Thomas Dudziak wrote:
> I have a somewhat unusual tagging problem and checkout/update/merge
> are giving me grief.
> For reference, this is on Ubuntu 6.06 server with svn 1.3.1.
> In short, I need to create tags for older revisions of files, and if
> possible, based on each other (e.g. tag 2.1 is based on 2.0). Since
> the tags are not from trunk and the files in them come from different
> revisions, I cannot use a simple a svn copy command to create them.
> Rather, in order to avoid generating thousands of revsions (one svn
> copy for each file), the tags are generated via this procedure:
> * checkout the individual files into the working directory, each at
> the specific revision (i.e. svn co -r <rev> <url>)
> * checkin the whole working directory as a new tag
> For example, let's assume trunk contains files A, B, C, all at
> revision 5. Now, tag 1 should contain A at revision 1, B and C at
> revisions 2. The commands then would be
> svn mkdir <repo url>/tags/1
> svn co <repo url>/tags/1 <work dir>
> svn copy -r 1 <repo url>/trunk/A <work dir>/A
> svn copy -r 2 <repo url>/trunk/B <work dir>/B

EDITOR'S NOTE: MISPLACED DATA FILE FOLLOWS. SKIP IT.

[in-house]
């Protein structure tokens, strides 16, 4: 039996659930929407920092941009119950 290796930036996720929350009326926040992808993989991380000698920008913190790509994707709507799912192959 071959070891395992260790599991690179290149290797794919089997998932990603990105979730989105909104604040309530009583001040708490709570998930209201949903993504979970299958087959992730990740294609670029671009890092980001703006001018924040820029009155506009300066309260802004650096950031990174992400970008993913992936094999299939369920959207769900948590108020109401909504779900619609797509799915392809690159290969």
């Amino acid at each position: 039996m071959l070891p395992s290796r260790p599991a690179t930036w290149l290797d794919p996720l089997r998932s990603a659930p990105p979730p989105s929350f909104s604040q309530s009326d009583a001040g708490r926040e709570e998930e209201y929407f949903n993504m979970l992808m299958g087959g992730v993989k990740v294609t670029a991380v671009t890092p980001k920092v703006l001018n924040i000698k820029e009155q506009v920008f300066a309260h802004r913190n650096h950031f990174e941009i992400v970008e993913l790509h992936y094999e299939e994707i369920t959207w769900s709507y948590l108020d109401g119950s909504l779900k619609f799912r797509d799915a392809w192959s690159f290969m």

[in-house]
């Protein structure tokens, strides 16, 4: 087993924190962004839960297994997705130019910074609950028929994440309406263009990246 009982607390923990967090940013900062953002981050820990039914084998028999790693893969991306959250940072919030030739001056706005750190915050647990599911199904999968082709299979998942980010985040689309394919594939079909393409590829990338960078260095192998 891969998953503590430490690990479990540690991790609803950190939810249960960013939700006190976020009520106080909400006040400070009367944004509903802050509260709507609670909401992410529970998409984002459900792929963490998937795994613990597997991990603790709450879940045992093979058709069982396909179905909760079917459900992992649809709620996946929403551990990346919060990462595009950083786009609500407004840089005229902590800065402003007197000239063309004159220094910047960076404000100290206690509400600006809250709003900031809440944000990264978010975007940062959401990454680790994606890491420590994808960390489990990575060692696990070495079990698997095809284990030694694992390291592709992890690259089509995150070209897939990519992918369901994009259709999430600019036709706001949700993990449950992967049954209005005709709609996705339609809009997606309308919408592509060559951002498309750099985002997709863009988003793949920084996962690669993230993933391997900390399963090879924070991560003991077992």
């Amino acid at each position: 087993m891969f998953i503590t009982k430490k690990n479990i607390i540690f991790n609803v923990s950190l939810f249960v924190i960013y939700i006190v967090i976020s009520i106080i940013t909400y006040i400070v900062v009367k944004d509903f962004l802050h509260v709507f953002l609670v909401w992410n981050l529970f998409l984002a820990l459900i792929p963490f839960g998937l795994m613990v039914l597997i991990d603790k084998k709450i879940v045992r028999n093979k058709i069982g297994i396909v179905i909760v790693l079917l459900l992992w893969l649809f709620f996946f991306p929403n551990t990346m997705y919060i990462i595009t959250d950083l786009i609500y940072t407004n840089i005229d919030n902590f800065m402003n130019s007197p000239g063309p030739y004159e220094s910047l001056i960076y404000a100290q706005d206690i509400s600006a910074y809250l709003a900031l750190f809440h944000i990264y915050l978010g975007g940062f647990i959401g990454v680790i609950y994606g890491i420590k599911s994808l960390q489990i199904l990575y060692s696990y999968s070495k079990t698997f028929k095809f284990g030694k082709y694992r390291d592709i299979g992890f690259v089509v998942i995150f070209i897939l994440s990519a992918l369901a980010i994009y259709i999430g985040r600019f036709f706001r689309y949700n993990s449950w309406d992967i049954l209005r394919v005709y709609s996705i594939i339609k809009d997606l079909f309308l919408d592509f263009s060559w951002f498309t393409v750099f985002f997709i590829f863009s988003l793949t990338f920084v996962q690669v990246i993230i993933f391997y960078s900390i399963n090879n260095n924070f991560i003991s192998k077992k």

> svn copy -r 2 <repo url>/trunk/C <work dir>/C
> svn ci <work dir>
> While this works (and generates only one revision per tag), the tag is
> not based on the previous one but instead generated from trunk
> directly. The benefit of generating a tag from the previous one would
> be that only few files have changed in between tags, and so the whole
> process would be faster.
Can't you check out the earliest or latest version of the project trunk
that makes sense as a starting point, and update (backdate) the specific
files in question to the revisions you want together in a tag, then copy
the working copy to the tag? If you reuse the same working copy as you
cycle through the combinations you want it should go fairly quickly and
will be one repository revision per tag.
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Received on Mon Jul 16 18:22:37 2007